• Anza Trail

    Juan Bautista de Anza

    National Historic Trail AZ,CA


Ofertas de Trabajo
Job Opportunities with the Juan Bautista de Anza National Historic Trail and Partner Organizations

About the Anza Trail
In 1776, some 30 families arrived to San Francisco Bay after an epic 8-month expedition under the command of Juan Bautista de Anza.

These were the first non-Native settlers to come overland into Alta California. Their journey would mark a profound turning point in the natural and cultural history of the American West. Our nation commemorates these colonists and the Native Americans who encountered them through the 1,200-mile Juan Bautista de Anza National Historic Trail.

Explore an interactive map of the Anza Trail at http://www.AnzaHistoricTrail.org.
For more, watch the 25-minute film, The Anza Expedition.

The administrative staff of the Anza Trail work to implement the trail's Comprehensive Management and Use Plan. Working with many partners, the National Park Service works to protect, mark, and interpret the route traveled by the 1775-76 Anza Expedition through 20 counties in modern-day Arizona and California.

Partner Organizations
The San Francisco-based staff of the Juan Buatista de Anza National Historic Trail administer the Anza Trail in partnership with many other Federal, state, and local agencies, as well as nonprofit partners. Jobs listed below with partner organizations may have areas of overlap, but may not be exclusive to work with the Anza Trail.

Vacancy Announcement: Juan Bautista de Anza National Historic Trail
Outdoor Recreation Planner

The Outdoor Recreation Planner is an essential part of the Anza Trail's administrative team. The incumbent will deliver innovative, comprehensive planning that:

-- Develops recreational trail
-- Assures preservation and protection of the trail
-- Ensures and enhances visitor experiences

The job requires collaboration, coordination, and the ability to maintain cooperative relationships with multiple federal, state, local, and private interests to attain NPS management objectives for the trail's preservation, promotion, and stewardship. The incumbent should have skills in writing, facilitation, project management, volunteer management, and community relations.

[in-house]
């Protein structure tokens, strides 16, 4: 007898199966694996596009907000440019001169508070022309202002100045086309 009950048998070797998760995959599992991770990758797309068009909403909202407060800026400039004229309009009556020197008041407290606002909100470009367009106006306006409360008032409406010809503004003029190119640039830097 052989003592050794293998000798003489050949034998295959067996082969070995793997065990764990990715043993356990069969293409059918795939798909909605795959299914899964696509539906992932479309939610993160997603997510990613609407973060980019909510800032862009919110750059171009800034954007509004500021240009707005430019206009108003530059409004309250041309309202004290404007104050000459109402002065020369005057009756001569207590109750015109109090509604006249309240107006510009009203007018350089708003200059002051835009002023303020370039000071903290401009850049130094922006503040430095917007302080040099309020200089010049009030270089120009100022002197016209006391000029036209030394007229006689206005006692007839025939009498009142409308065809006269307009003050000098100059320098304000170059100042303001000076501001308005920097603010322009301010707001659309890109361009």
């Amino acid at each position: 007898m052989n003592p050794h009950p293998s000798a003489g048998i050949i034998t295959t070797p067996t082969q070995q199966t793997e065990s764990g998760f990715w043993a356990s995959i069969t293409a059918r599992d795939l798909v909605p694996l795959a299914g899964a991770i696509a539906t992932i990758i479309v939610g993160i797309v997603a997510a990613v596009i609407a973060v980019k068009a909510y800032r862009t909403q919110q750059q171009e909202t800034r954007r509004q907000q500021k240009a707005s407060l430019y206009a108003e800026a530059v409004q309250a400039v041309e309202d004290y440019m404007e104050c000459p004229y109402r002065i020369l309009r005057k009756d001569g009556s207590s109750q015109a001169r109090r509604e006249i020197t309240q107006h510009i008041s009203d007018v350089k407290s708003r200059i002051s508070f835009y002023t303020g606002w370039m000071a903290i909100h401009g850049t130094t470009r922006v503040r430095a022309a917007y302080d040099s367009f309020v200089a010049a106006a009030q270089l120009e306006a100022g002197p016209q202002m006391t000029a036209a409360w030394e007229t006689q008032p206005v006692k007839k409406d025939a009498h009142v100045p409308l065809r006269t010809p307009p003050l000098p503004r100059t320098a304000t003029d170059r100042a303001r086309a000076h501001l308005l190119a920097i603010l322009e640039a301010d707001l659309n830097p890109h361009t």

Additional duties and qualifications will be listed in the position's vacancy announcement on USAJOBS.gov.

This term position is located in the office of the Superintendent for the Juan Bautista de Anza National Historic Trail, within the Pacific West Regional Office of the National Park Service in San Francisco, CA.

There is one vacancy, but it will be advertised under two separate vacancy announcements:

1) Pathways Program for Recent Graduates
Outdoor Recreation Planner (Recent Grad)
Apply by April 15, 2014

If you have graduated after December 27, 2010 from an undergraduate or graduate program that included coursework in outdoor recreation planning, you may be among those eligible to apply through the Pathways Program for Recent Graduates at the link below:

Job Announcement Number: KLBA-14-1085784-RG-SJ

2) Outdoor Recreation Planner

Vacancy Announcement coming soon.

Partner Vacancy Announcement: National Park Service Sites in the East Bay
Student Trainee Park Guide

These National Park Service positions are located at the four sites in Contra Costa County, California, including the John Muir National Historic Site, home to the Anza Trail's permanent exhibit.

The positions are being filled under the Pathways Program, which provides paid opportunities to work in agencies and explore Federal careers while completing your education.

Who May Be Considered:
To be eligible for this position, you must be a student within the local commuting area (50 mile radius) of San Francisco, California and meet the enrollment requirements of the Pathways Program.

Apply on USAJOBS.gov

Student Trainee (Park Guide)
Apply by April 25, 2014

Apply at the GS-03 level and/or Apply at the GS-04 level (separate vacancy announcements)

Did You Know?

The Quechan people live near Yuma, Arizona.

In 1774, Spaniard Juan Bautista de Anza met Chief Palma of the Quechan (pronounced khet-chan) tribe and they became friends. When Anza returned a year later with more than 240 settlers bound for California, Palma gave Anza 6000 watermelons. The Quechan people still grow these watermelons today. More...